AK: Well, you know what, if that's the case I would encourage them to come and join the Tea Party and look at what we do and how we've been effective. I mean, we've not only been effective through legislation but also we've affected legislation. This past summer, what started out as a pledge online turned into legislation that was actually passed in the House of Representatives — cut cap and balance to reign in the spending in Washington and to get a balanced budget. But a lot of these people are against capitalism. They want to spread the wealth. They want to take from the wealthy and do a redistribution of wealth. But I'm sorry we don't support that. That's socialism. The top 1 percent in this country already pay 40 percent of the taxes. Ten percent of the top earners in this country pay 70 percent of the taxes. There's not enough money to take from the wealthy to give to everybody across the country. There's simply not enough money.

JH: Okay, I don’t want to debate capitalism in the moment before we go, but I think you fairly categorized the distinction between some of the ideology in Occupy Wall Street and what the Tea Party talks about. But nevertheless, don't you think there's a danger that both of these movement get marginalized by being shoved into categories — the Tea Party Express is now conservative Republican and Occupy Wall Street is going to be progressive Democrats. And maybe it would be stronger if you were outside the party system.

AK: You know what you bring up a good point. Everyone wants to align us with the Republican party, and yes we do align more with conservative values. But this is not about being Republican or being Democrat, this is about being American. And what we want people to do is to educate themselves on the issues so when they go to the polls, they vote on the issues and not on the letter next to someone's name.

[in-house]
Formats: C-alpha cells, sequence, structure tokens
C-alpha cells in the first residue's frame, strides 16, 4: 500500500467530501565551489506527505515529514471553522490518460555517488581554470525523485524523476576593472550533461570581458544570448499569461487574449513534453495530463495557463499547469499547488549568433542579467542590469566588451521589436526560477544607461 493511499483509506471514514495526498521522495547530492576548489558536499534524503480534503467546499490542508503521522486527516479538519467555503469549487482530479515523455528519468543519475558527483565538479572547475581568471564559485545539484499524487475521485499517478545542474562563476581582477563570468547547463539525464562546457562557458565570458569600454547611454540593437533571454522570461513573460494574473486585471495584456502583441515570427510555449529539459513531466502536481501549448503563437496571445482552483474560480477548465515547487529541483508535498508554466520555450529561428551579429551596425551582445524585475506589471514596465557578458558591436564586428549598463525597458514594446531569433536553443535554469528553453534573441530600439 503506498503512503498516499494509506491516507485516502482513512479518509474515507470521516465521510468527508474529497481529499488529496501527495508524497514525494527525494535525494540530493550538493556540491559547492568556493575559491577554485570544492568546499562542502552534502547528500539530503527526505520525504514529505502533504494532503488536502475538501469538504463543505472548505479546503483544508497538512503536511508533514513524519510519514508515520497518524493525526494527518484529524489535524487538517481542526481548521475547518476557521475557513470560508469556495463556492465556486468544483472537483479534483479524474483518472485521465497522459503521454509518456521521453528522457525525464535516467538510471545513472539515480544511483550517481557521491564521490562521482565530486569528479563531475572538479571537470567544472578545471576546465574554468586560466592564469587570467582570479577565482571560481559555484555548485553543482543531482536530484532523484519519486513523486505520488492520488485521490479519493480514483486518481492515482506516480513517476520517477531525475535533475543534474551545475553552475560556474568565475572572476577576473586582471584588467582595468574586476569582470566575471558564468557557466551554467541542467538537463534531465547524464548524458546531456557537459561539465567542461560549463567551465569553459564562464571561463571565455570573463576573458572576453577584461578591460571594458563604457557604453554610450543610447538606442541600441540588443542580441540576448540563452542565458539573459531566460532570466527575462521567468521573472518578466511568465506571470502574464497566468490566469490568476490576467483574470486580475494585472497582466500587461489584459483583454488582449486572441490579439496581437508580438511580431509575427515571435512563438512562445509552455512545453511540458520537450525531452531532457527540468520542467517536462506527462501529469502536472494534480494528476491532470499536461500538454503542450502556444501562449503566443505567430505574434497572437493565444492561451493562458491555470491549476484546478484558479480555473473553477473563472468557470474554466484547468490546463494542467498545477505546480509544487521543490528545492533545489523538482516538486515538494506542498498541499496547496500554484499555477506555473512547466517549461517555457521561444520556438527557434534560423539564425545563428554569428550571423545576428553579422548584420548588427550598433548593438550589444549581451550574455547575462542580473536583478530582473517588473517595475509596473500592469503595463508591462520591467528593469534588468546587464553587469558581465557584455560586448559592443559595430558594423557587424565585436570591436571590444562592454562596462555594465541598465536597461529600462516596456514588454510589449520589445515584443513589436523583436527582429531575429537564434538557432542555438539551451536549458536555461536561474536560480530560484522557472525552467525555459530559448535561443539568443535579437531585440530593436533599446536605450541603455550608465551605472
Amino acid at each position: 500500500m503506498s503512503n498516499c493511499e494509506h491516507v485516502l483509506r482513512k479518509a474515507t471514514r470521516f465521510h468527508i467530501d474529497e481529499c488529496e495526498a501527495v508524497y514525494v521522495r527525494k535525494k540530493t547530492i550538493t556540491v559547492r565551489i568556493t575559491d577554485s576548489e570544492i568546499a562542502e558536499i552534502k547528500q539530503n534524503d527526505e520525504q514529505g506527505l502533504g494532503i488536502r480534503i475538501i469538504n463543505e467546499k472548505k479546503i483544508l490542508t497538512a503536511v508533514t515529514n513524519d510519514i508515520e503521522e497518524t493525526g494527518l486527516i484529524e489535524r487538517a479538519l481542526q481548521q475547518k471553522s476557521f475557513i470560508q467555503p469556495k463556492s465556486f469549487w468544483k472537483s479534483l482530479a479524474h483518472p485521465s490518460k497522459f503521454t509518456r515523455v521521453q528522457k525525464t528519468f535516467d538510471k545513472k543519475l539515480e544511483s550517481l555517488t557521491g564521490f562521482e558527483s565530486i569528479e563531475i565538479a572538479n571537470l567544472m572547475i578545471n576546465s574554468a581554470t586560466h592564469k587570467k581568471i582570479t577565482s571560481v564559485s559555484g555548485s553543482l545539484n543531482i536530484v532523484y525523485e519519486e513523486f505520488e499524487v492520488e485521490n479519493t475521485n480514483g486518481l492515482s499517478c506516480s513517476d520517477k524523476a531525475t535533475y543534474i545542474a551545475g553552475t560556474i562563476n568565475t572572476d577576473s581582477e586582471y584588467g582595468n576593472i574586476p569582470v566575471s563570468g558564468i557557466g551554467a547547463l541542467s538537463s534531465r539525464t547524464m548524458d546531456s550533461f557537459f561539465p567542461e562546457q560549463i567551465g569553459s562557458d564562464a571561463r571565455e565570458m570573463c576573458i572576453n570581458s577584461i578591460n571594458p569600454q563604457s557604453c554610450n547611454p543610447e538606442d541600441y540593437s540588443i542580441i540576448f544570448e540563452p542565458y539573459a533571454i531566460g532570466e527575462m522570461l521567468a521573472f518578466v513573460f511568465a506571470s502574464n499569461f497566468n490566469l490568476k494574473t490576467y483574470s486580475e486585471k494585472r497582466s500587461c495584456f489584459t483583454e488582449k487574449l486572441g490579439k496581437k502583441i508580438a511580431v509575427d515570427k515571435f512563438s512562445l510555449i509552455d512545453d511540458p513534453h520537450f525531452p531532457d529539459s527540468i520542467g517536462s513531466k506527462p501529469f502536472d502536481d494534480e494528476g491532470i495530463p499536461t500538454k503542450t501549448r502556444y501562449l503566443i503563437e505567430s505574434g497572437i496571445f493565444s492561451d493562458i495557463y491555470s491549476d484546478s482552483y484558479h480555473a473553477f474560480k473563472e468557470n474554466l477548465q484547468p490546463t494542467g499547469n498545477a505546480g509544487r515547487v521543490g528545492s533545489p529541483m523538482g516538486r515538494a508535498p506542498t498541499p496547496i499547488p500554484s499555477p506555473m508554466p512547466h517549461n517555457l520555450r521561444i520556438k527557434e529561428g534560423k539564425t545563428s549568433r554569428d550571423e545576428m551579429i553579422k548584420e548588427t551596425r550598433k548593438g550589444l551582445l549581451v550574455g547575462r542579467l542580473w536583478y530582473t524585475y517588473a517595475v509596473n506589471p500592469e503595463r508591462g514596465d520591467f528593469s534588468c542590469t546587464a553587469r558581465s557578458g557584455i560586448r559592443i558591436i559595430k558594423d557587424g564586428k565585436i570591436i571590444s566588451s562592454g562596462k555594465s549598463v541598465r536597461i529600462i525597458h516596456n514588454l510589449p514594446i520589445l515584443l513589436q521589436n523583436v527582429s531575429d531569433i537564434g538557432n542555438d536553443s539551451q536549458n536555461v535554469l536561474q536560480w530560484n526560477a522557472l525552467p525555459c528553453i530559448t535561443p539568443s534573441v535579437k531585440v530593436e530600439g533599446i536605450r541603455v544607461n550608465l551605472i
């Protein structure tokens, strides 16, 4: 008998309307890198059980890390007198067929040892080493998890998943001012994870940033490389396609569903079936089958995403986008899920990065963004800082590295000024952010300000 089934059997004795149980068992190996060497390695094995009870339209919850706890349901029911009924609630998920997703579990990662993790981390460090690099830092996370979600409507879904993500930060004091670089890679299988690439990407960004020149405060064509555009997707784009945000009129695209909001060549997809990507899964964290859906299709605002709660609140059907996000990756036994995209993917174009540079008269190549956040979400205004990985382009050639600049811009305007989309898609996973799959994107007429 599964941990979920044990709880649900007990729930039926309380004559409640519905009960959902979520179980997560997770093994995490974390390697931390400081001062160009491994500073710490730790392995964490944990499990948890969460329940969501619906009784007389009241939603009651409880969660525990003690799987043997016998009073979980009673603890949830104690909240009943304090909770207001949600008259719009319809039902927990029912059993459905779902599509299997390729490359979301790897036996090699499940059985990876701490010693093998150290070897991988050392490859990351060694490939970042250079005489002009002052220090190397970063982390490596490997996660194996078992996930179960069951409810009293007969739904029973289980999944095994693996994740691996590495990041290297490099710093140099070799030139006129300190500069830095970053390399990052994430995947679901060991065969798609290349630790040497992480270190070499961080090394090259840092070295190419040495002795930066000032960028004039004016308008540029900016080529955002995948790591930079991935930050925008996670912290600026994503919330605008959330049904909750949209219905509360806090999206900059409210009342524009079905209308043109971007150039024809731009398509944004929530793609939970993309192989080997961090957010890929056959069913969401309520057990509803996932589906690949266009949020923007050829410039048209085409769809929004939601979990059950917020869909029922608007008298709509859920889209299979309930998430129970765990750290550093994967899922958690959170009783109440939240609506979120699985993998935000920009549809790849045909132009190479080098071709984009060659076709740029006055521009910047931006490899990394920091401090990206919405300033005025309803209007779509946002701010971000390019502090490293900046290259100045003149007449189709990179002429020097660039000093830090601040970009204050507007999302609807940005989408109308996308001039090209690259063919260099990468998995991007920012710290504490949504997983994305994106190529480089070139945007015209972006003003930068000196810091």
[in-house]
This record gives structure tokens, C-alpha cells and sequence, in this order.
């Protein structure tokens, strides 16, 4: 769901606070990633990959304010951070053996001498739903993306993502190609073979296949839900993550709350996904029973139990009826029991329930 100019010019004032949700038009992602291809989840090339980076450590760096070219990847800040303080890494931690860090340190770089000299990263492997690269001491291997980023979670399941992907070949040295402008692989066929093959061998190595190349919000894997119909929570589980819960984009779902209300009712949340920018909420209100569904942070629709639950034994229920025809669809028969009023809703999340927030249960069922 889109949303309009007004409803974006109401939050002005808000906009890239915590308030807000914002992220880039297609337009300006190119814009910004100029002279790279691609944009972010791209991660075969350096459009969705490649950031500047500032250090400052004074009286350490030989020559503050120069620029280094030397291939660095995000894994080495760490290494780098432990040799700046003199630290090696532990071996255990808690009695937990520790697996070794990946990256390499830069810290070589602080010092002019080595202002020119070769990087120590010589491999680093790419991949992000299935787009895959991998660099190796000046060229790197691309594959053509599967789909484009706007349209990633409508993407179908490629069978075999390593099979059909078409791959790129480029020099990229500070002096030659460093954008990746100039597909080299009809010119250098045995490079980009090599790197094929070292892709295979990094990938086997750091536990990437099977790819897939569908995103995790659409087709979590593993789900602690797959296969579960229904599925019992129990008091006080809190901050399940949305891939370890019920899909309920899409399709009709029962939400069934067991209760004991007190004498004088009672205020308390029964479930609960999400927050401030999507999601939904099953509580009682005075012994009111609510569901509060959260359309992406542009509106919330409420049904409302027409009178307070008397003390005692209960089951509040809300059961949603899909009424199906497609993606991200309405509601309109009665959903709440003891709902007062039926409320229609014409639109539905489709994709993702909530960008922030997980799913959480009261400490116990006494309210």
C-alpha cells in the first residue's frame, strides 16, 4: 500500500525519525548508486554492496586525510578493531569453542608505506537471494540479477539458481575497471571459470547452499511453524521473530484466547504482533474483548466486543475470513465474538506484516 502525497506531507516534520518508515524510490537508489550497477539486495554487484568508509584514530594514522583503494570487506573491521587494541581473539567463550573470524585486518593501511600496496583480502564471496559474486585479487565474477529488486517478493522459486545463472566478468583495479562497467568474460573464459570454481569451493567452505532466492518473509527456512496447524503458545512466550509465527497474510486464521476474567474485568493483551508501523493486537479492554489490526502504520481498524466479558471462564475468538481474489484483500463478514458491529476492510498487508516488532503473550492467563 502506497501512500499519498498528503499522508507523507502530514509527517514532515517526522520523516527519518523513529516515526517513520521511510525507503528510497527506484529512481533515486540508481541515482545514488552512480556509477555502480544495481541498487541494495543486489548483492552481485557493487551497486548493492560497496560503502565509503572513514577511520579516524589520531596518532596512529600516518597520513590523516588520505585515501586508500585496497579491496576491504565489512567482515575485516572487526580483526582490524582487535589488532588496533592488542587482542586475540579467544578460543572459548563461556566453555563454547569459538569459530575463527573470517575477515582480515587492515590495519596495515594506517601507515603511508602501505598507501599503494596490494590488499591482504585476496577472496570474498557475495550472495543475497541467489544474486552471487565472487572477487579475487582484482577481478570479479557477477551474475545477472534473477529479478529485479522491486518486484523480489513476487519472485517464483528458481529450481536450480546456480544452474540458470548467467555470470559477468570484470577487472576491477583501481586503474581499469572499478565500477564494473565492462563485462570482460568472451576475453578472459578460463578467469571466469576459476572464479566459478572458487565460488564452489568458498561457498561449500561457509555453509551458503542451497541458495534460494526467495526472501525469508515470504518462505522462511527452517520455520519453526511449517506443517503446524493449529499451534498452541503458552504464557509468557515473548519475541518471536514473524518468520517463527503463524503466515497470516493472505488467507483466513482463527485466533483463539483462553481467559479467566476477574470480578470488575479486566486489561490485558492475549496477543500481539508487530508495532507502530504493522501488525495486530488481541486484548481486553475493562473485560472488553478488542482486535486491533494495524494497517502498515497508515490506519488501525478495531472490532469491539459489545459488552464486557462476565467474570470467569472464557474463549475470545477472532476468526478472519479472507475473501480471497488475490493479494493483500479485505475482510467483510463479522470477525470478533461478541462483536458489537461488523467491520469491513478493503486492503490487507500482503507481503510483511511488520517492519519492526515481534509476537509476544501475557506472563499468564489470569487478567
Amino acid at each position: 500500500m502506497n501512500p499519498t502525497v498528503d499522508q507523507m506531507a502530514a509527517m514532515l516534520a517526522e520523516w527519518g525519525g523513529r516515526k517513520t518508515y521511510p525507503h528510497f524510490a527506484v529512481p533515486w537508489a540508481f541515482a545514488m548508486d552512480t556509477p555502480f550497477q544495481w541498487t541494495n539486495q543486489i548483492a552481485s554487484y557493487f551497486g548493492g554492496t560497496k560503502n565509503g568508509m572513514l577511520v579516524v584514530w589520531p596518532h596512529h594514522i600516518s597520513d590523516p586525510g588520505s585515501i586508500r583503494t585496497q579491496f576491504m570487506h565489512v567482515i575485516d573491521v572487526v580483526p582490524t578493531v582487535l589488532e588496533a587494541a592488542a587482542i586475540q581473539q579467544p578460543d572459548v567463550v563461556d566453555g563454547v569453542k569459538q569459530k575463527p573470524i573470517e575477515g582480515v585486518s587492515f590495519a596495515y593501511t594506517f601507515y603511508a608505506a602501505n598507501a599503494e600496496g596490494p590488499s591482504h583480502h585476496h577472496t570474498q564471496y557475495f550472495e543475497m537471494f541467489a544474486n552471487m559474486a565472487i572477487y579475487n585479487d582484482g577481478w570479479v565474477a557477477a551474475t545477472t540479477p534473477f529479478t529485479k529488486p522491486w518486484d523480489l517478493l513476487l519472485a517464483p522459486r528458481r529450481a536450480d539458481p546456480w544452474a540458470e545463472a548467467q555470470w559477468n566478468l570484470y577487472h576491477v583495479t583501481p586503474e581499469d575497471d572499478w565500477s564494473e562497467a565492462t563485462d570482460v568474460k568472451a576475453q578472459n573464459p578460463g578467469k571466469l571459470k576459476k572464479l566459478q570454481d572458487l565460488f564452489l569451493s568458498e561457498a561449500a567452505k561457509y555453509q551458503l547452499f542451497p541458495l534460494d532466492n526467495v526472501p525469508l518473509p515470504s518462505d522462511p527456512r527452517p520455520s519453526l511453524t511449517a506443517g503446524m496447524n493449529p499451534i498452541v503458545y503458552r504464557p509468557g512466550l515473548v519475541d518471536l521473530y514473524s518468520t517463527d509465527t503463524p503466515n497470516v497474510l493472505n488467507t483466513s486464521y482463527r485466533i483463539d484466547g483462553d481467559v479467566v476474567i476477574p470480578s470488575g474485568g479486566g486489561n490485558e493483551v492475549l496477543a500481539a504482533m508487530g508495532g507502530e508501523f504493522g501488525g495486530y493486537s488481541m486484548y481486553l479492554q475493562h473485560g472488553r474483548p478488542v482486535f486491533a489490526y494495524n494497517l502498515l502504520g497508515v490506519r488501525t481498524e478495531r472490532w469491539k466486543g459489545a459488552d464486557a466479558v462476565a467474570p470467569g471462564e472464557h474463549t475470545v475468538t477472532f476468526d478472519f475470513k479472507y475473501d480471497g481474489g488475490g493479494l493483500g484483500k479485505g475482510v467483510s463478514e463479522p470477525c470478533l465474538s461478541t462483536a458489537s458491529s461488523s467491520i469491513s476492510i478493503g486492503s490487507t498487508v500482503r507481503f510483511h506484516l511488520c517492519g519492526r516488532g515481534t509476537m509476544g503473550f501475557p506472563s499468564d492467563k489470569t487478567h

JH: Amy Kramer, ever camped out at a demonstration before? 

AK: No, I cant say I have.

JH: You think you might, even for a Tea Party candidate?

AK: Um, you know, I mean, I would say never say never, but I want us to be as effective as we possibly can be. We had a great rally in Washington, DC in September 2009 and that really put us on the map. But we're just getting started. We've got a long way to go. We certainly have a lot to do to reign in Washington.

JH: Well participatory democracy on both sides of the ideological spectrum. That's Amy Kremer, Chairman of The Tea Party Express, speaking to us from Georgia on common ground and distinctions between the Tea Party movement and the Occupy Wall Street Movement. Amy Kremer, thanks for getting up early for us.

AK: Thanks for having me.

Comments [10]

Angel from Miami, FL

The difference between Occupy Wall Street and the Tea Party Movement? The Tea Party can afford to pay for a protest permit which will keep them from looking like rabble rousers in the eyes of baton-wielding policemen. OWS is made up of folks that are concerned the system is shutting them out and using their resources to help those already fortunate. The Tea Party Movement is made up of baby-boomers entering retirement who have realized that their past expenditures have affected their retirement funds and now they want to freeze out newer generations from benefitting from the system. Tea Party money is already working. Congress is cutting down on entitlements for the post-Boomer generations to come. So what's the objective? To get the New Deal to have helped them and no one else but them.

Oct. 17 2011 10:56 AM
Abbie Hoffman from America

The only fair comparison that OWS should be in is with the demonstrations of the 60s. People are outraged and they don't have a lot to lose. Well, atleast it seems that way and then we are reminded of what life is about.

Materialism and capitalism are going down.

Oct. 10 2011 10:29 PM
Cedric Dennett

It is erroneous and misleading to compare "Occupy Wall Street" with the Tea Party movement which was galvanized into action because of fiscal irresponsibility in both the Bush and Obama administrations followed by the passage of the Obama Health Care Act.